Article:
Sanders v. Social Security Administration, Commissioner

Filing 10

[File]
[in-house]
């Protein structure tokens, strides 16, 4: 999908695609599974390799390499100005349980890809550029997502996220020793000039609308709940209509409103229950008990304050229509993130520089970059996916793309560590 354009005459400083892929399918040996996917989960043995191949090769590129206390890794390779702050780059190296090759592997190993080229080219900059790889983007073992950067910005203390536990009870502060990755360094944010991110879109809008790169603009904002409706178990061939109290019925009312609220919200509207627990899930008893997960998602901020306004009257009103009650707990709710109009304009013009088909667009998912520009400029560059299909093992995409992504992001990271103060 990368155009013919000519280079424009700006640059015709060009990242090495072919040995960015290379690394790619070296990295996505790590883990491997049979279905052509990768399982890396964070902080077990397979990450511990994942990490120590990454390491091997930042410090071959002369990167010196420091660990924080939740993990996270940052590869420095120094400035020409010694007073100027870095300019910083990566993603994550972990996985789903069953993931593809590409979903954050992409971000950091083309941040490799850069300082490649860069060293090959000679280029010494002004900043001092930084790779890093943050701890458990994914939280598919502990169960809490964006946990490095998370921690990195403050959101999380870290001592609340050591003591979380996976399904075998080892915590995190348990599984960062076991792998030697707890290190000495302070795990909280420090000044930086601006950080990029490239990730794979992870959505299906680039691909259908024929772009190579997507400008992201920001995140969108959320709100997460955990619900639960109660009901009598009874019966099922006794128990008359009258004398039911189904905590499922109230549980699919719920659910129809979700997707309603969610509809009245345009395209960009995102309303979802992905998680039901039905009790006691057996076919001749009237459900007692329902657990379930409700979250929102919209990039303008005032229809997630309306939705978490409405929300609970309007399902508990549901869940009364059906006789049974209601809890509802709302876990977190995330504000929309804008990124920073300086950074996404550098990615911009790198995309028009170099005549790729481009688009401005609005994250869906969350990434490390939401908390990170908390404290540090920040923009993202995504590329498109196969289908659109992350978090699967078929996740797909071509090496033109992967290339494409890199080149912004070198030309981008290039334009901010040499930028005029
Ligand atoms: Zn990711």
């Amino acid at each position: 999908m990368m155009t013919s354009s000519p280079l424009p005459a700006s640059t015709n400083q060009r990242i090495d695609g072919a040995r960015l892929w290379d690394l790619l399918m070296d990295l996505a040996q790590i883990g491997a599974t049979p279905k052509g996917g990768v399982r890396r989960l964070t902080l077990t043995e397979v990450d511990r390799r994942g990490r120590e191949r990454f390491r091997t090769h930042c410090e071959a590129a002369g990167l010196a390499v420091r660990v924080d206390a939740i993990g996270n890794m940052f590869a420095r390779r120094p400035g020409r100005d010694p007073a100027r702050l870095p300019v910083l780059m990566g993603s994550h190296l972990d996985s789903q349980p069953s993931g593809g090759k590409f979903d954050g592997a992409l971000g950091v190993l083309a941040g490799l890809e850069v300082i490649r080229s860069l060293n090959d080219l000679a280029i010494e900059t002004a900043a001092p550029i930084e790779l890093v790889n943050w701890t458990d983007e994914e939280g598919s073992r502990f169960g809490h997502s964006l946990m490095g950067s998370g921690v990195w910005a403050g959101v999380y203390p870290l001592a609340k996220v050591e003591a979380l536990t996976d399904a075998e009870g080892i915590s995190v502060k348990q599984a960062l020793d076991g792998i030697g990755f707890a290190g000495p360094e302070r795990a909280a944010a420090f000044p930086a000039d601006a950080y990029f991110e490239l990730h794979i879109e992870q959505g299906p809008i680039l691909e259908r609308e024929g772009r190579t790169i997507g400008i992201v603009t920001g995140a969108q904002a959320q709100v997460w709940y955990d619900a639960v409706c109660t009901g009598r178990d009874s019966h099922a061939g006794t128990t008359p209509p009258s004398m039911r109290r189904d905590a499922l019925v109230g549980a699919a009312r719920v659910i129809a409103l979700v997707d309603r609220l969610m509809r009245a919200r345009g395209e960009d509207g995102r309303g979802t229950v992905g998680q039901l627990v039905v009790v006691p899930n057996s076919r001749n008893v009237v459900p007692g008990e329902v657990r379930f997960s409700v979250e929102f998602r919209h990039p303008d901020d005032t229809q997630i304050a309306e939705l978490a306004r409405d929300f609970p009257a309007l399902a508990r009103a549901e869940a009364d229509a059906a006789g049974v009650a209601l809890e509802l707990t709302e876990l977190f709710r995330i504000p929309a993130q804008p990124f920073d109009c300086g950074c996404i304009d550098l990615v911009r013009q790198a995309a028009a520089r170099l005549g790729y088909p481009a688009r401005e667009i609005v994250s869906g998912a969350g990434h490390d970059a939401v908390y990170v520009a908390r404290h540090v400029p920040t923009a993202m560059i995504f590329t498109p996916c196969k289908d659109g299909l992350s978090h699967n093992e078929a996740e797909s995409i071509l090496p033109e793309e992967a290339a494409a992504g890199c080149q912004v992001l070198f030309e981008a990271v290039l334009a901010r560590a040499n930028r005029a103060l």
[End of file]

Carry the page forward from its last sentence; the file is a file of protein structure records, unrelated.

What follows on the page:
MEMORANDUM OPINION. Signed by Judge Abdul K Kallon on 7/28/2014. (PSM)

Download PDF